The grant will allow the school district to fund the equipment and training needed to incorporate a mechatronics technology program at Cheatham County Central High School.
The grant is one of 12 statewide that was recently announced by Gov. Bill Haslam.
“The Cheatham County School District is excited to receive this grant, and this is a tremendous opportunity for Cheatham County,” said Dr. Tara Watson, the district’s chief academic officer. “We will be working with local businesses to ensure they have a qualified workforce once students graduate from high school. Many employers are seeking individuals with the skills needed in today’s technologically-advanced workplace.”
The mechatronics technology program will help train CCCHS students in the manufacturing processes with an emphasis on skills in pneumatics, hydraulics, robotics, computer controls and preventive maintenance.
An initiative of Governor Bill Haslam’s Drive to 55, LEAP was developed to ensure that Tennessee is graduating skilled workers ready to take on the jobs offered by employers and industry.
The program aims to close skills gaps by ensuring that students enrolled in courses provided by Tennessee Colleges of Applied Technology (TCATs) and community colleges gain the necessary skills to meet the requirements of high-skill and high-technology jobs demanded by industry leaders in the state.
The grant is a partnership between the Tennessee College of Applied Technology-Dickson, Cheatham County School District, Hickman County School District and the Cheatham County Joint Economic and Community Development Board.
In addition to implementing the mechatronics technology program at CCCHS, the grant will allow East Hickman High School and Hickman County High School to purchase additional equipment to upgrade their current mechatronics programs.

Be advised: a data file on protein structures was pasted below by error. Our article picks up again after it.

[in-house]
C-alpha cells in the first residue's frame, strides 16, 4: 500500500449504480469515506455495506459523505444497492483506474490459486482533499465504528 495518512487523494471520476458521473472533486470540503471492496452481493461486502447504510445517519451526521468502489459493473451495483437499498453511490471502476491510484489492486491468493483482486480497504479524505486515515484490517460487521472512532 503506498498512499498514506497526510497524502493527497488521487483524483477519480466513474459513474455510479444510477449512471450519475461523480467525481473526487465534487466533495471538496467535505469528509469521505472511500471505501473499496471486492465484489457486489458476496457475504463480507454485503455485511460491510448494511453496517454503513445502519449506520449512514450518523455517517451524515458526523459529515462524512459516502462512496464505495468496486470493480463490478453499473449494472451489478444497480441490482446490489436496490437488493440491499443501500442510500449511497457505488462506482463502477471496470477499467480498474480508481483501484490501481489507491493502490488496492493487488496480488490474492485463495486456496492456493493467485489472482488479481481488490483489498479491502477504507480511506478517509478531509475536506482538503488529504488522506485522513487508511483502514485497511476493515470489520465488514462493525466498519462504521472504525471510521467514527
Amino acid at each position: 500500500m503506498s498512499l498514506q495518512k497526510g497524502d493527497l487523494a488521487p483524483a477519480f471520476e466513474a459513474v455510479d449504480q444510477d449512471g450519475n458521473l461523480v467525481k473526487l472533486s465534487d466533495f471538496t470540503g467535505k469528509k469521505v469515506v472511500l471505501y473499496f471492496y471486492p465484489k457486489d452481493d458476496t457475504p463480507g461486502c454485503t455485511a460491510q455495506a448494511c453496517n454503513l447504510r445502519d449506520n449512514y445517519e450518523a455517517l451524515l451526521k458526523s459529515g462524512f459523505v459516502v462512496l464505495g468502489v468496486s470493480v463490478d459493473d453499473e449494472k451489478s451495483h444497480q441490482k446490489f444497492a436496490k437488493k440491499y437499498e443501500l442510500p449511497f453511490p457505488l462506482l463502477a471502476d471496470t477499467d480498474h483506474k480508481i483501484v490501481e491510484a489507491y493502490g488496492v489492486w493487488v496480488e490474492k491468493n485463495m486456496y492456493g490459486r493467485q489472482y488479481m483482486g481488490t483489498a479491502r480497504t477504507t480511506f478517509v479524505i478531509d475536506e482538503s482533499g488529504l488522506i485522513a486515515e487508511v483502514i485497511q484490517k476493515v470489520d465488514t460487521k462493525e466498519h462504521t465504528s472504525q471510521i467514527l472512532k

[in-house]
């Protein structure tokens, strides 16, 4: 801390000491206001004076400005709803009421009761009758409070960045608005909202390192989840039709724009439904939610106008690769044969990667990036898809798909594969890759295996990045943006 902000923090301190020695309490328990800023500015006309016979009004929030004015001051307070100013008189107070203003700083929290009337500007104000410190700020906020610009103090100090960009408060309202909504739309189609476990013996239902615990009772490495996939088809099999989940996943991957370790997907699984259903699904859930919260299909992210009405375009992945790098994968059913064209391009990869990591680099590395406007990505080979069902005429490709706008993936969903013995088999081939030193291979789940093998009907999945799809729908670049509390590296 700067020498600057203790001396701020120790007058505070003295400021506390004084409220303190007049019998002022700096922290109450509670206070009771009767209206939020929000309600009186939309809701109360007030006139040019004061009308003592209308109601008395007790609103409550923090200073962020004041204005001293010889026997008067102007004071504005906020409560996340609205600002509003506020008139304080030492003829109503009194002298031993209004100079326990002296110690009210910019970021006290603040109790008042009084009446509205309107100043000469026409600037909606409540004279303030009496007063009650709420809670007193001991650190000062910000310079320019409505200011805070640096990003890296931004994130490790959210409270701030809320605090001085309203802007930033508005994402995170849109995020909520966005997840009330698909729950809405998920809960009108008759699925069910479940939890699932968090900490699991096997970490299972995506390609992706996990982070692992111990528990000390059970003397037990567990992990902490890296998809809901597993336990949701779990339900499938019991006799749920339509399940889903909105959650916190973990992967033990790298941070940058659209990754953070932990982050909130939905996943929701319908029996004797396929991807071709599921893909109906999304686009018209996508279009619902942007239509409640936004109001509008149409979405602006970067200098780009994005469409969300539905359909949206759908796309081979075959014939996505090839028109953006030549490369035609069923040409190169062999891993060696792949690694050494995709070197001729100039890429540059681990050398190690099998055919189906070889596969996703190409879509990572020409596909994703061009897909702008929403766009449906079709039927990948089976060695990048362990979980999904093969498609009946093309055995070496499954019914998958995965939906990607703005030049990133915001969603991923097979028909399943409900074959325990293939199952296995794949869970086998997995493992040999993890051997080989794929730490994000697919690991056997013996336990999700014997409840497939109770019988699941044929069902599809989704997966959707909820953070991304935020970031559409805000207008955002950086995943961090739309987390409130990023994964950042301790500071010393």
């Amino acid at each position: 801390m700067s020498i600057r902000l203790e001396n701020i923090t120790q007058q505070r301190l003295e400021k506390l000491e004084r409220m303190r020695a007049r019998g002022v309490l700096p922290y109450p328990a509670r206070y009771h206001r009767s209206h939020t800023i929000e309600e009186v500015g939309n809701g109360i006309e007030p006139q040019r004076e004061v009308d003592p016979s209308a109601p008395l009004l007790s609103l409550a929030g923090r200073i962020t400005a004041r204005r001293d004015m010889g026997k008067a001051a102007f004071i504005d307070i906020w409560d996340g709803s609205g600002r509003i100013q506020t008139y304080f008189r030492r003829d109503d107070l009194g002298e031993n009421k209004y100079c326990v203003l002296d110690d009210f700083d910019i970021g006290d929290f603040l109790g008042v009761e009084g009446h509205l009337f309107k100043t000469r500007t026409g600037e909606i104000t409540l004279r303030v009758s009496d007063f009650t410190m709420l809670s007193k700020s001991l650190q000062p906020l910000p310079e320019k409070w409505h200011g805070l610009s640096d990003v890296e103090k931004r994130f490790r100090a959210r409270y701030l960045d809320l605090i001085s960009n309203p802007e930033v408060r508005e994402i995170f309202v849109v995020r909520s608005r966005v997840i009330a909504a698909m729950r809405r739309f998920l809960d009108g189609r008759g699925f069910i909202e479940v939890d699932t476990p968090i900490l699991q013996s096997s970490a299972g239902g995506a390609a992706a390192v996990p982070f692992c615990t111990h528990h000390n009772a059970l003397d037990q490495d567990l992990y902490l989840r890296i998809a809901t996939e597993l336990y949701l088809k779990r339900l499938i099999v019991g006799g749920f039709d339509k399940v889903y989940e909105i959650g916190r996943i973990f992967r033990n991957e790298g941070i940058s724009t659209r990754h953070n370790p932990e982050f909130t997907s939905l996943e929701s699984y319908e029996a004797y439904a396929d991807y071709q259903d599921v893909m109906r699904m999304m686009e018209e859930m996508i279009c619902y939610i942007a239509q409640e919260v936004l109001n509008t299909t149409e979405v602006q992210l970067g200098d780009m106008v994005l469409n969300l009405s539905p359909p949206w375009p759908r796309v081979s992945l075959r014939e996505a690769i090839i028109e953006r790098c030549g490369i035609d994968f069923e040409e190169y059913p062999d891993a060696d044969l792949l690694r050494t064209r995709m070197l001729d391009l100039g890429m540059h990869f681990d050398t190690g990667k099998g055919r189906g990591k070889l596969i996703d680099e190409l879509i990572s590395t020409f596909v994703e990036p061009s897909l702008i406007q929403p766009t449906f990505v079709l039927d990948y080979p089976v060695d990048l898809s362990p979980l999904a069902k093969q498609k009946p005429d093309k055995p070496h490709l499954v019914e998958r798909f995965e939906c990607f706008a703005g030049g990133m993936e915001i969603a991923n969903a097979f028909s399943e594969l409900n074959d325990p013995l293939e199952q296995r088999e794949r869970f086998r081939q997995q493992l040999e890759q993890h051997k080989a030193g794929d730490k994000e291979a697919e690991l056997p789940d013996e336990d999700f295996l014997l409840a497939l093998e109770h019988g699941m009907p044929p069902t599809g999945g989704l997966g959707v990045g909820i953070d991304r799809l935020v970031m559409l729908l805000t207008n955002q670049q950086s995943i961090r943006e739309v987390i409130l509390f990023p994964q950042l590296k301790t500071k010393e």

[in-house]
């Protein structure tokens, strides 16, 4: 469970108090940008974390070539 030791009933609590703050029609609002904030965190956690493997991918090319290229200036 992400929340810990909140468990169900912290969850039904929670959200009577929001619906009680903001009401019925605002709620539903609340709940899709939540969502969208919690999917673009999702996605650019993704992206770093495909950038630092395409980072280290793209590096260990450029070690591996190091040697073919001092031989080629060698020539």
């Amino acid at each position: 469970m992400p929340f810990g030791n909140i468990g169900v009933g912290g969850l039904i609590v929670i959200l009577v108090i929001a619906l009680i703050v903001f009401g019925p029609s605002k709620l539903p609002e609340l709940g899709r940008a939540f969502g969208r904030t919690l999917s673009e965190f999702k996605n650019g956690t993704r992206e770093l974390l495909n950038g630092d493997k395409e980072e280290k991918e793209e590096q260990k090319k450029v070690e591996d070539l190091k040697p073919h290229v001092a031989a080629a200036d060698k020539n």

“The grant will enable the school districts to offer a strong, technology-based curriculum with state-of-the-art lab equipment to students prior to earning a high school diploma and will prepare them to participate in work-based learning opportunities at the same time,” Watson said.
CCCHS students who participate in the classes their junior and senior years will qualify for dual enrollment credit through the Tennessee College of Applied Technology-Dickson and that can lead to post-secondary certification.
Watson, who also serves as the district’s College, Career and Technical (CTE) director, said the competition for skilled labor is important as the Middle Tennessee area is attracting new high-tech companies.
“Such competition suggests that secondary and post-secondary institutions must increase the training opportunities that prepares students for employment in high-skill, high-wage and high-demand careers,” she said.
CCCHS plans to begin offering the mechatronics technology program in the 2017-2018 school year.
“If we can eliminate gaps in the skills needed by local manufacturers and other companies and the types of degrees and courses offered by local community and technical colleges, we can strengthen our workforce to meet industry demands,” Haslam said. “These LEAP grants help create programs that tie specific training and skills to current workforce needs, helping more Tennesseans qualify for good, high-paying jobs. This is a key piece of our Drive to 55 campaign to increase the number of Tennesseans with a postsecondary degree or credential to 55 percent by 2025.”
LEAP is administered by THEC and advised by the Governor’s Workforce Sub-Cabinet.